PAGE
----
Over the weekend, Jeffrey Tambor, who stars in Jill Soloway’s fantastic traumedy Transparent as the series’ titular character, the trans parent Maura Pfefferman, announced that he was quitting the series in advance of its presumed fifth season. Tambor is being investigated by Amazon, the streaming service on which Transparent airs, for sexual harassment complaints brought against him by two trans actors. In his statement, Tambor denied “deliberately” harassing anyone but said that the atmosphere around the set had become too “politicized” for him to continue on the show. Rumors that Tambor was going to be written out of the series have been swirling since last week, so it is hard to assess whether he simply quit or quit to keep himself from getting fired. Either way, his assertion that “this is no longer the job I signed up for four years ago” is surely true: Transparent made the world too woke for Transparent.
That Tambor, a cisgender man, was hired to play Maura was the series’ good luck and its original sin. When Soloway created the show, casting a straight man in the role, particularly one of Tambor’s caliber, was relatively uncontroversial. While it is impossible to know what another performer might have done in the role, Tambor has been phenomenal. Transparent has done more than any show ever to dramatize and humanize the trans experience—and the very cultural changes the show and Tambor’s performance have wrought have made the cis male actor at its center increasingly problematic. While accepting his second Emmy for his performance as Maura, Tambor said, “I would not be unhappy if I was the last cisgendered man to play a transgendered woman.” Perhaps he did not think he would be the last so soon.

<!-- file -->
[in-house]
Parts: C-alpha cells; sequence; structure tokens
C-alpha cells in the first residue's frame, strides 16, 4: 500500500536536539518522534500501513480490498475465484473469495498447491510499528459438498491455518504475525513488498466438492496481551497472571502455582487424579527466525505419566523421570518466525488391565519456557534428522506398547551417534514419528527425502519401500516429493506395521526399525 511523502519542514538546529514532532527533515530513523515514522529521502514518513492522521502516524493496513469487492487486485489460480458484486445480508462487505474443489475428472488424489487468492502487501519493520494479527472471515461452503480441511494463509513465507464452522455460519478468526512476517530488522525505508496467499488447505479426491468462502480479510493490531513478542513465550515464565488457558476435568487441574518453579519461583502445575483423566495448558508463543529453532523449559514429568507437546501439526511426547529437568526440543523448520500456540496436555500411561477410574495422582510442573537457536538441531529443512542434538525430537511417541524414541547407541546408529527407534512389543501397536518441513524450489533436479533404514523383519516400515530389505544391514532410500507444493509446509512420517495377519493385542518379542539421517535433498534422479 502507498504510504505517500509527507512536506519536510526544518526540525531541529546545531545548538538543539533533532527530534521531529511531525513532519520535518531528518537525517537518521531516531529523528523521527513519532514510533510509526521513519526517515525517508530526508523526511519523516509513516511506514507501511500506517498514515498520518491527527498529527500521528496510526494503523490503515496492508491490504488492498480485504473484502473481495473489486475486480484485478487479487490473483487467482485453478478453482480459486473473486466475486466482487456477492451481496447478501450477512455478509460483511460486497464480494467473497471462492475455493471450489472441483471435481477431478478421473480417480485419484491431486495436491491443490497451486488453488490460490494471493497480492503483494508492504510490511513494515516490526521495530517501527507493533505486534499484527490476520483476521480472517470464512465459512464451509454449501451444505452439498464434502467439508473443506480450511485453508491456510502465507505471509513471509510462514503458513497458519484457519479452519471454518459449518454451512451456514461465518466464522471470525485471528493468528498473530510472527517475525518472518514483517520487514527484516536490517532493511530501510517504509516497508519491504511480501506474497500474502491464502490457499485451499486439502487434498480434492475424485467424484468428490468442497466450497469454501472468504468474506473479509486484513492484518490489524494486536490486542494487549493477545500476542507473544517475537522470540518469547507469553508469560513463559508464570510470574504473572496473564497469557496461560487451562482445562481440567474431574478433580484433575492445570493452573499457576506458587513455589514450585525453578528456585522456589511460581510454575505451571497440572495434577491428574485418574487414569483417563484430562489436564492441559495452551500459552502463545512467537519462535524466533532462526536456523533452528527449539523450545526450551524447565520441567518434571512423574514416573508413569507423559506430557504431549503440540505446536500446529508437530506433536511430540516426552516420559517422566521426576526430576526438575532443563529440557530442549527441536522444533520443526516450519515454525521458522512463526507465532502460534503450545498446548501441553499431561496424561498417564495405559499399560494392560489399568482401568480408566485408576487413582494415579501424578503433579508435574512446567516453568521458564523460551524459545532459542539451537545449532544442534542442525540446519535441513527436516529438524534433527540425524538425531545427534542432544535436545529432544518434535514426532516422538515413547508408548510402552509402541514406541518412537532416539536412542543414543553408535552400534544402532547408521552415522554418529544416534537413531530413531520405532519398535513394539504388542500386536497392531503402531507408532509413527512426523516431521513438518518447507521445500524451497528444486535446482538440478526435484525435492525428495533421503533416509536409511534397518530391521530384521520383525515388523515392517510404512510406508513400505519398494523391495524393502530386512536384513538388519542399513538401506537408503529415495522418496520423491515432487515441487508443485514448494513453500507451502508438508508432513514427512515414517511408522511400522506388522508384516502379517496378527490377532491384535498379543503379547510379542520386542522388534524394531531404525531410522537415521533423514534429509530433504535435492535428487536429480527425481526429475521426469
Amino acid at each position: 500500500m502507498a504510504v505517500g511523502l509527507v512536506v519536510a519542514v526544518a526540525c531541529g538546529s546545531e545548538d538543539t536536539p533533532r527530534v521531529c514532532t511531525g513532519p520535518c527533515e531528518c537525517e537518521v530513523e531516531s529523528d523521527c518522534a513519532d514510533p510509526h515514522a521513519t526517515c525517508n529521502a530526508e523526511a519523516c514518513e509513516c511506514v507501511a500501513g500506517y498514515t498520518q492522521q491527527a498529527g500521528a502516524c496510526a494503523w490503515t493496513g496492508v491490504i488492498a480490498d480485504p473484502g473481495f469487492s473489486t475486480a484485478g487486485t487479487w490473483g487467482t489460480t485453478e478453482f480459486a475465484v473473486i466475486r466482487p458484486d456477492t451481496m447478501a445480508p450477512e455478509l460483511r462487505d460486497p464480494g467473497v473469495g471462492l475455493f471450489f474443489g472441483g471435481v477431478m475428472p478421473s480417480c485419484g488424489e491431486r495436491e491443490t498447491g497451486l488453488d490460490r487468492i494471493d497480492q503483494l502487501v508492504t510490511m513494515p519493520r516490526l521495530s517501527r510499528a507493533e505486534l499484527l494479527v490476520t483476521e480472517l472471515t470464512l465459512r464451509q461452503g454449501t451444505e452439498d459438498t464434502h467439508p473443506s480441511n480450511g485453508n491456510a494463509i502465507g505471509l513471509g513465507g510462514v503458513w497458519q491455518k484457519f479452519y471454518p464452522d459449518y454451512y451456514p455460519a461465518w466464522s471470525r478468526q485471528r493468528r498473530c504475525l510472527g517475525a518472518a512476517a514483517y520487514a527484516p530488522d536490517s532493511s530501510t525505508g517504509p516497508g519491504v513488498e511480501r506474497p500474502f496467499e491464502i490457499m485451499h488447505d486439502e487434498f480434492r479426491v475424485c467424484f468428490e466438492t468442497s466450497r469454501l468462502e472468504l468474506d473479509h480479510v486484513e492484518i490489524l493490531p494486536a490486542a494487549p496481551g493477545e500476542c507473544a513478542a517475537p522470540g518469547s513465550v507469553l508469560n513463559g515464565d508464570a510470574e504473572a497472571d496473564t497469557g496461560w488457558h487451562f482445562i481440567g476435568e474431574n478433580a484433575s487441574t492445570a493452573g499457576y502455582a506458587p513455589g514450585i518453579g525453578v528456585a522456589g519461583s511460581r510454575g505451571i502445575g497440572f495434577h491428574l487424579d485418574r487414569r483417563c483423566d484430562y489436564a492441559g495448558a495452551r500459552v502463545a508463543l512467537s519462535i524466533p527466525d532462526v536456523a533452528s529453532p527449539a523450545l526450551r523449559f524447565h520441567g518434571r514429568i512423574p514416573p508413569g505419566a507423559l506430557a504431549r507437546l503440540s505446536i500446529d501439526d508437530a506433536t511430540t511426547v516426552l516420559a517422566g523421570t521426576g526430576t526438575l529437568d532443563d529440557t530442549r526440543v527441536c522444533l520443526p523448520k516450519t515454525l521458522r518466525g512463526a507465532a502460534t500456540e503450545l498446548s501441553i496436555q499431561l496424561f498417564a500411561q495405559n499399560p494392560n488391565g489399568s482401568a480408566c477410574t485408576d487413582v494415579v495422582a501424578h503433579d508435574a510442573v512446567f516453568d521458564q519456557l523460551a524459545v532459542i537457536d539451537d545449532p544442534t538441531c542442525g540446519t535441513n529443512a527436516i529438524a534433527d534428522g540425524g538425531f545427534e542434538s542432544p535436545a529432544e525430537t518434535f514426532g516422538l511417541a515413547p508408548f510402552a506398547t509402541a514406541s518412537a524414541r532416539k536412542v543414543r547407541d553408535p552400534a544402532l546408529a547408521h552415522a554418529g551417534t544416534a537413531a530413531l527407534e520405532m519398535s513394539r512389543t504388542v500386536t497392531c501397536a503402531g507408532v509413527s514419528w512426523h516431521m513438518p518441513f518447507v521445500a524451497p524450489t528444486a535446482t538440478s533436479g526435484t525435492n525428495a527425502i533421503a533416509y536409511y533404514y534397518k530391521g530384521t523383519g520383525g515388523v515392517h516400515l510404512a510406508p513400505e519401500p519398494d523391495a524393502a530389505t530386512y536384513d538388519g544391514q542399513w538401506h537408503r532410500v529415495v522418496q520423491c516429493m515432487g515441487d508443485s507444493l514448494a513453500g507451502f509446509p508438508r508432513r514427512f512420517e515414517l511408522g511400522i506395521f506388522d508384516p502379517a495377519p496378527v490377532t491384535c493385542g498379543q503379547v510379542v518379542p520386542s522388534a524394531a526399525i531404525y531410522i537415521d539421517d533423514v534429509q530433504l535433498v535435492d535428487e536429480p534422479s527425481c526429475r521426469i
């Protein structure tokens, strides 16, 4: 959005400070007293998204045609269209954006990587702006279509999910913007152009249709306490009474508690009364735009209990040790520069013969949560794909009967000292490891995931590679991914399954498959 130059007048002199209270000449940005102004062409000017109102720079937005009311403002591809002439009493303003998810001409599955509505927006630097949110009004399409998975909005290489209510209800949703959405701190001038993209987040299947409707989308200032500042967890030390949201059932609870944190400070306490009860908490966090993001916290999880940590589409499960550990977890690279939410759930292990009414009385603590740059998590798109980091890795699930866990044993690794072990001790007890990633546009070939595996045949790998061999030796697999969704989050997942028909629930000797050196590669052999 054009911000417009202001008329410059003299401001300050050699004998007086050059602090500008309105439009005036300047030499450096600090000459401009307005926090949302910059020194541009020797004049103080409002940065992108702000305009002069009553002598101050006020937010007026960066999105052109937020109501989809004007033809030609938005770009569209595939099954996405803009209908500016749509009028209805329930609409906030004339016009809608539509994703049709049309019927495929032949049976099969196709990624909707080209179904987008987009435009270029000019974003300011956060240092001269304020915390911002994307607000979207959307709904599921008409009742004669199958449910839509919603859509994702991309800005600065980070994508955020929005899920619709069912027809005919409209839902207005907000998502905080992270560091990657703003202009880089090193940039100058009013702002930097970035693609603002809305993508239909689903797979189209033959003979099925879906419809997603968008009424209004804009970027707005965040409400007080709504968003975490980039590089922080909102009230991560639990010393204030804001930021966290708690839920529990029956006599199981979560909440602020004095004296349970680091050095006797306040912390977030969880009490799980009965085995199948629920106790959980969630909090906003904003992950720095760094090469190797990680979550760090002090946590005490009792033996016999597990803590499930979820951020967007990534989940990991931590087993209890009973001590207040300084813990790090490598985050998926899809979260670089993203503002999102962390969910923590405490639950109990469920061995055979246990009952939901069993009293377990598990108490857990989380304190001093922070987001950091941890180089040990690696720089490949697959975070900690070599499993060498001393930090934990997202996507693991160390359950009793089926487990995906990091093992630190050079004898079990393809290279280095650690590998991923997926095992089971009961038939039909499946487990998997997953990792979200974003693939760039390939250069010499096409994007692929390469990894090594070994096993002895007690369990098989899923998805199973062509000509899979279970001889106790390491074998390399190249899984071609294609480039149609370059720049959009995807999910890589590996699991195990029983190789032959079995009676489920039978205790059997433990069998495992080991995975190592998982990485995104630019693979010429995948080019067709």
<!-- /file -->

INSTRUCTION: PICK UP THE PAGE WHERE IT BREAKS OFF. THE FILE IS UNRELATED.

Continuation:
Transparent now finds itself in an odd position. Without Maura, Transparent is a show about the Pfeffermans, a group of self-involved, fascinating Los Angeles Jews who are sexually provocative and not always gender conforming but also—not trans. (Without intending to trivialize events, the circumstances of Tambor’s quitting seem like something that could have occurred in Transparent, a show about characters with nonexistent boundaries who are overly sexual with strangers and have even used trans women to inappropriately work out their own issues.) Even as it loses its major on-screen trans character, it is continuing to intentionally showcase trans voices and employ trans actors, writers, producers and crew members. As Our Lady J, a trans writer and producer of the show, put it, “we cannot let trans content be taken down by a single cis man.” Soloway is now in a position where she has to more or less rethink the show, embarking on a fifth season that continues to showcase trans voices but also new trans faces. Transparent has a tough act to follow, though: its own.